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I use the following code to append a big dom on a mobile browser (webkit):

1. while(i--)  // 'i' ranges from 10 to possibly 1000
2. {
3.   var html01 = ['<div class="test">', someVal[i],'</div>',
4.                 '<div><p>', someTxt.txt1, anotherVal.val[i], '</p></div>',
5.   // lots of html snippets interspersed with variables that differ in each loop iteration
6.                  // on average ~40 to 50 elements in this array
7.                ].join('');
8.   var fragment = document.createDocumentFragment(),
9.   div = fragment.appendChild(document.createElement('div'));
10.  div.appendChild(jQuery(html01)[0]);
11.  someArray[someArray.length] = fragment;
12. } //end while loop
13. jQuery('#screen1').append(someArray);
14. // similarly i create 'html02' till 'html15' to append in other screen divs

Is there a better or faster way to do the above? Do you see any problems with the code? I am a little worried about line 10 where i wrap in jquery and then take it out.

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Seems like you're doing a lot more than you need. Is there a reason you're creating a new fragment for each iteration of the loop? Also, are the elements being appended identical? –  user113716 May 20 '10 at 18:51
No, the elements being appended are not identical. Sorry for not making that clear. I just edited my code –  fenderplayer May 20 '10 at 19:48
@patrick, aah yes! i should put all 'html01' in 'someArray' and then append it to the fragment outside the loop, isn't it? –  fenderplayer May 20 '10 at 19:57
Yeah, the purpose of a fragment is to offer a container into which you can append elements without touching the DOM for each append. You only touch the DOM once when you append the fragment. That's what my answer does, only it doesn't give you the unique elements you want. I'll update my answer in a little while. –  user113716 May 20 '10 at 20:09
Updated my answer. Will work as long as the variables that populate the text of the elements were correct. Oh, and Fenders rock! Texas Special pickups are about as good as it gets! –  user113716 May 20 '10 at 21:18

2 Answers 2

up vote 2 down vote accepted

UPDATE: Addresses the need to append unique values

I'm no DOM API expert, but this will create the elements you need, clone them in the loop, update their textNode values, append them to the fragment, then append the fragment to the DOM.

It will work as long as the variables you offered for the text nodes are correct.

    // Form a single fragment outside the loop
       var fragment = document.createDocumentFragment();

    // Create the first div and append a textNode
        var div1 = document.createElement('div');
        div1.appendChild( document.createTextNode('content') );

    // Create the second div, its inner p element, and its textNode
        var div2 = document.createElement('div');
        var p = document.createElement('p');
        p.appendChild( document.createTextNode('content') );
        div2.appendChild( p );

    // Variables to store the clones of above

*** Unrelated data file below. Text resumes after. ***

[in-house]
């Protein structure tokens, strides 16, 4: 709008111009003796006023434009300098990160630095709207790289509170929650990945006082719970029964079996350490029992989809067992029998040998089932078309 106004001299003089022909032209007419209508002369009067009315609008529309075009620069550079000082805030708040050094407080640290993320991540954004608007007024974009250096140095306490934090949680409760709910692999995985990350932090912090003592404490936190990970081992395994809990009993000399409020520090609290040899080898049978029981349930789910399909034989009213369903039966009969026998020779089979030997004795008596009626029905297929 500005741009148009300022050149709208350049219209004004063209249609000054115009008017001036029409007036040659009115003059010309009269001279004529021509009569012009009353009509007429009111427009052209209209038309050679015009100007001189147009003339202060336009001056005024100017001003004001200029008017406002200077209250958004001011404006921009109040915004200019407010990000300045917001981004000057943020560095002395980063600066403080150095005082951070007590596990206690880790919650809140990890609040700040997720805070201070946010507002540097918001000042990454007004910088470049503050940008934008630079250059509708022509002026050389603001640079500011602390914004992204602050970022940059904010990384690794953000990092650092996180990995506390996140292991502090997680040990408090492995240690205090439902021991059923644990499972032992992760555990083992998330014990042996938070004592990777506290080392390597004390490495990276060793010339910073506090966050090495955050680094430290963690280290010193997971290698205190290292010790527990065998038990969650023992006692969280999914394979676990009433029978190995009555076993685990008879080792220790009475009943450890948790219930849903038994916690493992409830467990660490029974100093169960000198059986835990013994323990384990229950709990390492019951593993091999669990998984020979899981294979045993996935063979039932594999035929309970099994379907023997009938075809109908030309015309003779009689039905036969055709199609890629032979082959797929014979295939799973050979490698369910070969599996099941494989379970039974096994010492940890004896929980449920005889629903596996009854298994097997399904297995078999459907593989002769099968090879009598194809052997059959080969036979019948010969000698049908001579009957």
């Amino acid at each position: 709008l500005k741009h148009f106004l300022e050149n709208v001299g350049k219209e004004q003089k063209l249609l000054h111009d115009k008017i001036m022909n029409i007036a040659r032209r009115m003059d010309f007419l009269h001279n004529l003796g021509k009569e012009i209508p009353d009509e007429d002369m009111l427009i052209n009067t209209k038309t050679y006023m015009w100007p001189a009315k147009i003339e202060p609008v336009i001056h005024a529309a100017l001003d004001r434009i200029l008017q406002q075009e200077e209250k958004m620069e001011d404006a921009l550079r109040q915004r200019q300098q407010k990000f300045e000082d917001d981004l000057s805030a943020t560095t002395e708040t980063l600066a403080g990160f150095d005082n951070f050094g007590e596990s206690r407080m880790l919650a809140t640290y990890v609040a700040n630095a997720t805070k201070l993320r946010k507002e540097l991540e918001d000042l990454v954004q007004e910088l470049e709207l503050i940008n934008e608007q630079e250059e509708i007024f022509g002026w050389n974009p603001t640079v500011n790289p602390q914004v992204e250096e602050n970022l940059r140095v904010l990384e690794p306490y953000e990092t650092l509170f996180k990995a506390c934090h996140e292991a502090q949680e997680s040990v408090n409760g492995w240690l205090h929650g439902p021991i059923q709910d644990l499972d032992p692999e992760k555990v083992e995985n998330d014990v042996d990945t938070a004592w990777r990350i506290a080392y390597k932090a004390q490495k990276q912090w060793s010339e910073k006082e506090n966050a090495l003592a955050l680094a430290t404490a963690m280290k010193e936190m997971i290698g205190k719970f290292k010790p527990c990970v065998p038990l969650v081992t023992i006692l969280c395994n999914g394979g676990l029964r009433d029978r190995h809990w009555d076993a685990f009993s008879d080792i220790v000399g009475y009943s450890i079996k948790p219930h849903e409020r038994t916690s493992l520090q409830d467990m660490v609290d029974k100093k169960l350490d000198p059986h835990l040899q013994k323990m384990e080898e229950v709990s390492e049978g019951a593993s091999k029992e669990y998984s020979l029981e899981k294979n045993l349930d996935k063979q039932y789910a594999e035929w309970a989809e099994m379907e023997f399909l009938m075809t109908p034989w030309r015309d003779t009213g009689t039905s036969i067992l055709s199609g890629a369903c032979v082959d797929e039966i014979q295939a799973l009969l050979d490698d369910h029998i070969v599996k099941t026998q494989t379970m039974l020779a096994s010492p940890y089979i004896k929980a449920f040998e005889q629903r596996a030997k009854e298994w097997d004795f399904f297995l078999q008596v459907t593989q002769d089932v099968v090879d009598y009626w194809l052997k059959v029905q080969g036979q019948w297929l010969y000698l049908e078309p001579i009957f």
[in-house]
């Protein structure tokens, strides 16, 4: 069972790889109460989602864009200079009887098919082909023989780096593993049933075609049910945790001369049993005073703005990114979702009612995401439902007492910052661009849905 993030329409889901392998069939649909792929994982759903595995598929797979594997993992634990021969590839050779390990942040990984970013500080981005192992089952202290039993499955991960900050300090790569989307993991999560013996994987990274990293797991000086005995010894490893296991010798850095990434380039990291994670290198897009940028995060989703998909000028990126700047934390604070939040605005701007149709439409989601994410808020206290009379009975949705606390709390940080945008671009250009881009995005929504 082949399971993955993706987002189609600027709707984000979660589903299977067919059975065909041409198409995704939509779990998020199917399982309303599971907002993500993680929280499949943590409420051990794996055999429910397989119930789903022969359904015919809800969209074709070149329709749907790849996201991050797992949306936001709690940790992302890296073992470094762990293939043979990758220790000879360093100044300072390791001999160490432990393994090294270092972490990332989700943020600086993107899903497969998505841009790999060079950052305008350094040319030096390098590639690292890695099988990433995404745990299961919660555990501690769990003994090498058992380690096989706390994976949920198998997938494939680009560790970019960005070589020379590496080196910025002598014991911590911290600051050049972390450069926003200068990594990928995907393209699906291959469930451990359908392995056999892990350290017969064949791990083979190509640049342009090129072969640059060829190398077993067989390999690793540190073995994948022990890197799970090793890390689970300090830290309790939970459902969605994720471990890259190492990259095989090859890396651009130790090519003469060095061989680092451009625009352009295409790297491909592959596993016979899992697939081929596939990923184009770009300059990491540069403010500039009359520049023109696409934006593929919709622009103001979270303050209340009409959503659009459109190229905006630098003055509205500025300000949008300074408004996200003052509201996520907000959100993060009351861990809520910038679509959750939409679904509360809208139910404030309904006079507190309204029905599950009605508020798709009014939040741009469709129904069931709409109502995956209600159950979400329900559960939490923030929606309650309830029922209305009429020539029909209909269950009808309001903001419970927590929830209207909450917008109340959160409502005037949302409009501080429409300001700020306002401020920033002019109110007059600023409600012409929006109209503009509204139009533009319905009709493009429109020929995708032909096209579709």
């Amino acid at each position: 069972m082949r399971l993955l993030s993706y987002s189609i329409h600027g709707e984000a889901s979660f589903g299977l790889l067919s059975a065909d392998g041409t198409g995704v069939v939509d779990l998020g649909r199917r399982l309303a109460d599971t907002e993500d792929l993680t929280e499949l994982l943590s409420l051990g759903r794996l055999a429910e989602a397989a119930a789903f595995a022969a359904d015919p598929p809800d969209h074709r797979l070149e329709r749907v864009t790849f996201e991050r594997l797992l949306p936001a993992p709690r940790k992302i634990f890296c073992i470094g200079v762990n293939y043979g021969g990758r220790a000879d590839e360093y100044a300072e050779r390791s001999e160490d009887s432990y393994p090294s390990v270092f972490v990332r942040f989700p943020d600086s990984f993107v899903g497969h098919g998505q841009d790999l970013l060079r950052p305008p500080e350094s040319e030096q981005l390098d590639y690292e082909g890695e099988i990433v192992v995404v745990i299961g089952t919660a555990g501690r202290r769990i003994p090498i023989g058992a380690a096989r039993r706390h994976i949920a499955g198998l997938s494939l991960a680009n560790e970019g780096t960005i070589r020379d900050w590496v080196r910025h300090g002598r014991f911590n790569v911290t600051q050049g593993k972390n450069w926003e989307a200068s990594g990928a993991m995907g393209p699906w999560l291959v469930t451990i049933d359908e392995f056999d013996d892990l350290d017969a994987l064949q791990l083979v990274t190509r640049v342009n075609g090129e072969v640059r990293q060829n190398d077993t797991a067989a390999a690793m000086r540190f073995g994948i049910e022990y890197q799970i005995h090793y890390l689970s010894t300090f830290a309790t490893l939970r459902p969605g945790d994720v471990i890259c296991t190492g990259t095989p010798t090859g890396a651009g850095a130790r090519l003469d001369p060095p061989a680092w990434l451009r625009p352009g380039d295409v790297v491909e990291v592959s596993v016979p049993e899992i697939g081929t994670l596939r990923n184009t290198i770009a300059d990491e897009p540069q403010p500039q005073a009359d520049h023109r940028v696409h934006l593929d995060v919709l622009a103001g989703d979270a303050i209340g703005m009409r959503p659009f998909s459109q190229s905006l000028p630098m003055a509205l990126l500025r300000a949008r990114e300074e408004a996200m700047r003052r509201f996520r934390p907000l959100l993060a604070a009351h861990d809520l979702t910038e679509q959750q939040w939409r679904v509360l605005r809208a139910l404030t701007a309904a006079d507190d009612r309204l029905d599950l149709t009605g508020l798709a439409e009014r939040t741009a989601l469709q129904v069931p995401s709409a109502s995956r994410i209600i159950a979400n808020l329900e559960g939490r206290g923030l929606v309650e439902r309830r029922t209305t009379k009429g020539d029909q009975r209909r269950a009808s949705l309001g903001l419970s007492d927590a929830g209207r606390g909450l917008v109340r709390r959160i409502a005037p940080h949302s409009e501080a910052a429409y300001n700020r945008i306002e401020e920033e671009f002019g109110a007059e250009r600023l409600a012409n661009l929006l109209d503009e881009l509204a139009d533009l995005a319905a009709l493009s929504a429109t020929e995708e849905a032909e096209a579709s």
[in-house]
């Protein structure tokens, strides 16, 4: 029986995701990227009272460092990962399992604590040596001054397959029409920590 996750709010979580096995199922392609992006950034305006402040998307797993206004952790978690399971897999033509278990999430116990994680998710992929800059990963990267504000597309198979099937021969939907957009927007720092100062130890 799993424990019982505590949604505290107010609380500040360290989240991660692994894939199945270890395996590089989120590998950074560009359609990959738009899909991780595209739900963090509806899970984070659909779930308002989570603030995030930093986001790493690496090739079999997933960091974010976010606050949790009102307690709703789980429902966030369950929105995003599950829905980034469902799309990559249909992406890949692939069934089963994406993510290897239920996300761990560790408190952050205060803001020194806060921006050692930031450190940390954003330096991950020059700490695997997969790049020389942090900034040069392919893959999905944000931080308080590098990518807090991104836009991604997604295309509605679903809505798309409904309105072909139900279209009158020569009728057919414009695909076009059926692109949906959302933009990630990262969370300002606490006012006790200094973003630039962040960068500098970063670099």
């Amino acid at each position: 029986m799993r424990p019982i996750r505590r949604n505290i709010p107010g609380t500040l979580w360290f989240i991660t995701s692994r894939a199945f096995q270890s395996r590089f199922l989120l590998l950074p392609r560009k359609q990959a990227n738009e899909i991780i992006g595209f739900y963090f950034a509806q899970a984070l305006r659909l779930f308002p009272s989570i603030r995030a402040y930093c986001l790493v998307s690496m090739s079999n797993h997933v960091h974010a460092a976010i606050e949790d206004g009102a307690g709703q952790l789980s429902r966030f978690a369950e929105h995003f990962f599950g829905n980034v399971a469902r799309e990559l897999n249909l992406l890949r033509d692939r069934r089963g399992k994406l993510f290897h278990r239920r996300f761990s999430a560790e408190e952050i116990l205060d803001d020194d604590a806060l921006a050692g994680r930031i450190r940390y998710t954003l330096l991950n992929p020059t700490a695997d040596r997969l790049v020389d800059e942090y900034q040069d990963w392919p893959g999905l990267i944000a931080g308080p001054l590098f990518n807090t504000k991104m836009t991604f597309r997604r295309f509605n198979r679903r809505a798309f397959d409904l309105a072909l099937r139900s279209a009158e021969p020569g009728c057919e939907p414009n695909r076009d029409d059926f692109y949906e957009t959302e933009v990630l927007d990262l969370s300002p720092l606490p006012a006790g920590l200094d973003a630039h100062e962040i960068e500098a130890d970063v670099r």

var clone1, clone2;

    // Counter for while loop
        var i = 1000;

     while(i--)  // someIndex ranges from 10 to possibly 1000
        // Clone the elements we created
        clone1 = div1.cloneNode(true);
        clone2 = div2.cloneNode(true);

        // Update the nodeValue of the first textNode in div1
        clone1.firstChild.nodeValue = 'someVal[i]';

        // Get the p element in div2 and update its nodeValue
        clone2.firstChild.firstChild.nodeValue = 'someTxt.txt1 + anotherVal.val[i]';

        // Append the elements we created, cloned and updated to the fragment

        // Append the populated fragment to #screen1


If you want to manipulate the completed fragment using jQuery before you append it, you need to do:

$(fragment.childNodes);  // Create a jQuery object of the content of the fragment

as this will not work properly:

$(fragment);   // Doesn't work. jQuery methods will be ineffective.    
share|improve this answer
interesting..you're using all DOM api (compared to array+innerhtml technique what others suggested). I'll test this and let you know. Thanks! –  fenderplayer May 21 '10 at 7:37
Well, the only reason I'm doing that is that it seemed like your concern was performance. Since jQuery is a convenience/compatibility layer on top of the DOM API, it only slows it down. If performance isn't such a concern, then jQuery is a nice way to go. –  user113716 May 21 '10 at 11:26
Also, I added an update at the bottom to show how to properly convert your fragment into a jQuery object if needed. –  user113716 May 21 '10 at 11:32
Thanks, makes sense. Using ppk's timer method, i could see no appreciable difference between your method and array+innerhtml method –  fenderplayer May 25 '10 at 22:33

Why wrap in jQuery at all? I see no gain from this as you could drop it with no additional code needed.

Line 10



div.innerHTML = html01;

Line 13




The gain might not be big, but it will be there. Other than that (and based on the code shown) I don't see any way to make things faster.

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